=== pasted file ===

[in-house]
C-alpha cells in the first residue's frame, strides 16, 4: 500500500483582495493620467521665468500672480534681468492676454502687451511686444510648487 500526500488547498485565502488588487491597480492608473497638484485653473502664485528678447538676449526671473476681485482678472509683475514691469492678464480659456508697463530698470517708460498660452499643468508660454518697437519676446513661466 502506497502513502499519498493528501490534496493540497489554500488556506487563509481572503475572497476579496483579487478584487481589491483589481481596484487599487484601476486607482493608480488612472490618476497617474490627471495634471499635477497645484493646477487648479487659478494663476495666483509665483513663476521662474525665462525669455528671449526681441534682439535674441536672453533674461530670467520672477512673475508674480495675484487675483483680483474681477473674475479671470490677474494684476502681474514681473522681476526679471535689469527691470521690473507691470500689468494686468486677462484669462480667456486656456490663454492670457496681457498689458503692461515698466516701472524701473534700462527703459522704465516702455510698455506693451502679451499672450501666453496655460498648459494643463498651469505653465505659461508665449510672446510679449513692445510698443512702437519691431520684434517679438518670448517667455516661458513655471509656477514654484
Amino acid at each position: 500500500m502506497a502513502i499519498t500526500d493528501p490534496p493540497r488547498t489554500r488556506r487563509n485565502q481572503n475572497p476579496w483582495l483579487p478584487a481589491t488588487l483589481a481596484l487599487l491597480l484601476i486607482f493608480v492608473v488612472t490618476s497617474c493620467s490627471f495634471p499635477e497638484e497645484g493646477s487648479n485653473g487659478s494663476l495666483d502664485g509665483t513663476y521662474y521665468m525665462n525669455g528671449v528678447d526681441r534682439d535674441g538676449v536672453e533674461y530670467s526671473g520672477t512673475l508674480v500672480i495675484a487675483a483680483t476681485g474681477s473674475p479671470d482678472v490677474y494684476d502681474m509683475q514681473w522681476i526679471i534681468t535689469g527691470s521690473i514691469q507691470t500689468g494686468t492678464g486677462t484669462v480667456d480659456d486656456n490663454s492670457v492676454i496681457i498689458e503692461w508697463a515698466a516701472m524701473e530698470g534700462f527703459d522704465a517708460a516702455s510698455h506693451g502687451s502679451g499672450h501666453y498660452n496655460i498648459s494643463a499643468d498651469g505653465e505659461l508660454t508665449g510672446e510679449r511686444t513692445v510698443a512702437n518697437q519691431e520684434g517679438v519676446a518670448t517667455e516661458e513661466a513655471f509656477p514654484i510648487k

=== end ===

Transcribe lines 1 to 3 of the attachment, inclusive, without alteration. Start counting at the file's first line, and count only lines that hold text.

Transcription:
[in-house]
C-alpha cells in the first residue's frame, strides 16, 4: 500500500483582495493620467521665468500672480534681468492676454502687451511686444510648487 500526500488547498485565502488588487491597480492608473497638484485653473502664485528678447538676449526671473476681485482678472509683475514691469492678464480659456508697463530698470517708460498660452499643468508660454518697437519676446513661466 502506497502513502499519498493528501490534496493540497489554500488556506487563509481572503475572497476579496483579487478584487481589491483589481481596484487599487484601476486607482493608480488612472490618476497617474490627471495634471499635477497645484493646477487648479487659478494663476495666483509665483513663476521662474525665462525669455528671449526681441534682439535674441536672453533674461530670467520672477512673475508674480495675484487675483483680483474681477473674475479671470490677474494684476502681474514681473522681476526679471535689469527691470521690473507691470500689468494686468486677462484669462480667456486656456490663454492670457496681457498689458503692461515698466516701472524701473534700462527703459522704465516702455510698455506693451502679451499672450501666453496655460498648459494643463498651469505653465505659461508665449510672446510679449513692445510698443512702437519691431520684434517679438518670448517667455516661458513655471509656477514654484
Amino acid at each position: 500500500m502506497a502513502i499519498t500526500d493528501p490534496p493540497r488547498t489554500r488556506r487563509n485565502q481572503n475572497p476579496w483582495l483579487p478584487a481589491t488588487l483589481a481596484l487599487l491597480l484601476i486607482f493608480v492608473v488612472t490618476s497617474c493620467s490627471f495634471p499635477e497638484e497645484g493646477s487648479n485653473g487659478s494663476l495666483d502664485g509665483t513663476y521662474y521665468m525665462n525669455g528671449v528678447d526681441r534682439d535674441g538676449v536672453e533674461y530670467s526671473g520672477t512673475l508674480v500672480i495675484a487675483a483680483t476681485g474681477s473674475p479671470d482678472v490677474y494684476d502681474m509683475q514681473w522681476i526679471i534681468t535689469g527691470s521690473i514691469q507691470t500689468g494686468t492678464g486677462t484669462v480667456d480659456d486656456n490663454s492670457v492676454i496681457i498689458e503692461w508697463a515698466a516701472m524701473e530698470g534700462f527703459d522704465a517708460a516702455s510698455h506693451g502687451s502679451g499672450h501666453y498660452n496655460i498648459s494643463a499643468d498651469g505653465e505659461l508660454t508665449g510672446e510679449r511686444t513692445v510698443a512702437n518697437q519691431e520684434g517679438v519676446a518670448t517667455e516661458e513661466a513655471f509656477p514654484i510648487k